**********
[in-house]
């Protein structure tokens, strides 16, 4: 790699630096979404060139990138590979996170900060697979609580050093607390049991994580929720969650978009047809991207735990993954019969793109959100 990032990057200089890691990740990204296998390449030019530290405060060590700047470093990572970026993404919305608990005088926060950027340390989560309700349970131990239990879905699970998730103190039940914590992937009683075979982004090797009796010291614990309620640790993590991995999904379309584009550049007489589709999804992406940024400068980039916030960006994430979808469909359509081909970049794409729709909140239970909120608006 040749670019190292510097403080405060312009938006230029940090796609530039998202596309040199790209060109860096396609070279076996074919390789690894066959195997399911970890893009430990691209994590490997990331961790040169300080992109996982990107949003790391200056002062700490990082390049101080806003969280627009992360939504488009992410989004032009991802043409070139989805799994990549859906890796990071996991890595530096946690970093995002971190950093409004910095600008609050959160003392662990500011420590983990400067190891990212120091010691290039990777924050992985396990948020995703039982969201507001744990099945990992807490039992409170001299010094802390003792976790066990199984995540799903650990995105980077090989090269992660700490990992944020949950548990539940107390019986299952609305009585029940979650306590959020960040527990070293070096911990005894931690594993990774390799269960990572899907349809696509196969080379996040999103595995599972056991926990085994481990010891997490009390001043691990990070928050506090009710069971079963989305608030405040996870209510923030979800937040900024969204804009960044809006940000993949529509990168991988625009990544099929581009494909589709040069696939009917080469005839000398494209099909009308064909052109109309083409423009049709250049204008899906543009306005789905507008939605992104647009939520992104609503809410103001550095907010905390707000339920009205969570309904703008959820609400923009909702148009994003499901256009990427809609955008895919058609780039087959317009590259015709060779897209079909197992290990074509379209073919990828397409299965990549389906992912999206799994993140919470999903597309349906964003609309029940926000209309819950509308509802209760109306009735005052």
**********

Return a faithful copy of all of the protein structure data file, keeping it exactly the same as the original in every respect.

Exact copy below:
[in-house]
């Protein structure tokens, strides 16, 4: 790699630096979404060139990138590979996170900060697979609580050093607390049991994580929720969650978009047809991207735990993954019969793109959100 990032990057200089890691990740990204296998390449030019530290405060060590700047470093990572970026993404919305608990005088926060950027340390989560309700349970131990239990879905699970998730103190039940914590992937009683075979982004090797009796010291614990309620640790993590991995999904379309584009550049007489589709999804992406940024400068980039916030960006994430979808469909359509081909970049794409729709909140239970909120608006 040749670019190292510097403080405060312009938006230029940090796609530039998202596309040199790209060109860096396609070279076996074919390789690894066959195997399911970890893009430990691209994590490997990331961790040169300080992109996982990107949003790391200056002062700490990082390049101080806003969280627009992360939504488009992410989004032009991802043409070139989805799994990549859906890796990071996991890595530096946690970093995002971190950093409004910095600008609050959160003392662990500011420590983990400067190891990212120091010691290039990777924050992985396990948020995703039982969201507001744990099945990992807490039992409170001299010094802390003792976790066990199984995540799903650990995105980077090989090269992660700490990992944020949950548990539940107390019986299952609305009585029940979650306590959020960040527990070293070096911990005894931690594993990774390799269960990572899907349809696509196969080379996040999103595995599972056991926990085994481990010891997490009390001043691990990070928050506090009710069971079963989305608030405040996870209510923030979800937040900024969204804009960044809006940000993949529509990168991988625009990544099929581009494909589709040069696939009917080469005839000398494209099909009308064909052109109309083409423009049709250049204008899906543009306005789905507008939605992104647009939520992104609503809410103001550095907010905390707000339920009205969570309904703008959820609400923009909702148009994003499901256009990427809609955008895919058609780039087959317009590259015709060779897209079909197992290990074509379209073919990828397409299965990549389906992912999206799994993140919470999903597309349906964003609309029940926000209309819950509308509802209760109306009735005052």